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Legendary Horror Director Wes Craven Dies At 76

wes craven

After spending several years as a college professor and a few more making X-rated films, Wes Craven made his feature directing debut with 1972’s The Last House on the Left. Inspired by Ingmar Bergman’s classy Swedish drama The Virgin Spring, this gritty revenge film generated enormous controversy—and box office. (Made for just $87,000, the film went on to earn $3.1 million.) 43 years to the day of that film’s release, Craven died on Sunday of brain cancer at the age of 76.

In his four-plus decades of filmmaking, Craven emerged as a crucial member of the American horror new wave—which also included filmmakers like John Carpenter (Halloween), Tobe Hooper (The Texas Chainsaw Massacre), and George A. Romero (Night of the Living Dead)—but his position in the mainstream proved to be the most enduring. He ultimately directed 21 feature films, launching three major franchises (The Hills Have Eyes, A Nightmare on Elm Street, Scream), all of which inspired sequels, remakes, spin-offs, and/or TV shows. In fact, at the time of his death, he was an executive producer on the Scream TV series that debuted just two months ago.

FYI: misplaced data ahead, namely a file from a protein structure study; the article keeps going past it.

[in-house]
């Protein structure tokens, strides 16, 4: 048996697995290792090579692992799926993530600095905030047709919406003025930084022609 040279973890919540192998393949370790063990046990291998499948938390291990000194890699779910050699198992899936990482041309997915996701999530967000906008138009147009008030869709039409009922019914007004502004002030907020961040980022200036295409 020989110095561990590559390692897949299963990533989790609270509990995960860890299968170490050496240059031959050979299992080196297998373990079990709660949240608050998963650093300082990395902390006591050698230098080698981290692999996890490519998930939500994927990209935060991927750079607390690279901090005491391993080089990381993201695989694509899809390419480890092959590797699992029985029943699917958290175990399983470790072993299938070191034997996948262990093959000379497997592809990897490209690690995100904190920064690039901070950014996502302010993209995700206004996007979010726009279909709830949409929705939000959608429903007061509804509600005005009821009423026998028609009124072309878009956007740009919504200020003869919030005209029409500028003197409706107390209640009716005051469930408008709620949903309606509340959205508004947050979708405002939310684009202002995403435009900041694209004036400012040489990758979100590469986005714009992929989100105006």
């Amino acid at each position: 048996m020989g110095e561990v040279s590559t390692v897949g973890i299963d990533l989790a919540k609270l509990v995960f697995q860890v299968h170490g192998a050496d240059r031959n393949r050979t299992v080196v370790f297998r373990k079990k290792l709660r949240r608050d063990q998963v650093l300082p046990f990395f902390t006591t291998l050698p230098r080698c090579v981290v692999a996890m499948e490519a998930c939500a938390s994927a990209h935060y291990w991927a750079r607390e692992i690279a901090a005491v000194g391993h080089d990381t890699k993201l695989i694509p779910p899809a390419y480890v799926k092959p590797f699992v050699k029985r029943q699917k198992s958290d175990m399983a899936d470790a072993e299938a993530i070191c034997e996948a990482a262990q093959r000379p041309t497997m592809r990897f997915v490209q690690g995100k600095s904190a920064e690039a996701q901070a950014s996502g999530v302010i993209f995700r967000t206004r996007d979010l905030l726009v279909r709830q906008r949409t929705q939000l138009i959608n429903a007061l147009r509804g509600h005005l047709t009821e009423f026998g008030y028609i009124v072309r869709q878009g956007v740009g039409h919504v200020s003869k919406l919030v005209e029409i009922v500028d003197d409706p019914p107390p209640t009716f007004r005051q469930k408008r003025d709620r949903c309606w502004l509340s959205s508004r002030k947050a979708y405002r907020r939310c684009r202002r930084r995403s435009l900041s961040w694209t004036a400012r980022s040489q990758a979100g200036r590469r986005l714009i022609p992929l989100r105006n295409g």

While nearly every film Craven directed was closely linked to horror, he always aspired to work outside the genre. Coming off the massive commercial success of Scream and Scream 2—easily his biggest successes, both films earned over $100 million in North America alone—he convinced Harvey Weinstein to give him the job directing 1999’s Music of the Heart, an unlikely stab at inspirational prestige drama that earned Meryl Streep her 12th Oscar nomination. Unfortunately for Craven, the filmed turn out to be a commercial disappointment, stifling any further dramatic aspirations.

In the wake of Craven’s death, he received Twitter tributes from many collaborators and colleagues, including:

Here’s a quick look back at six of his most enduring films:

INNERSPACE CLIPS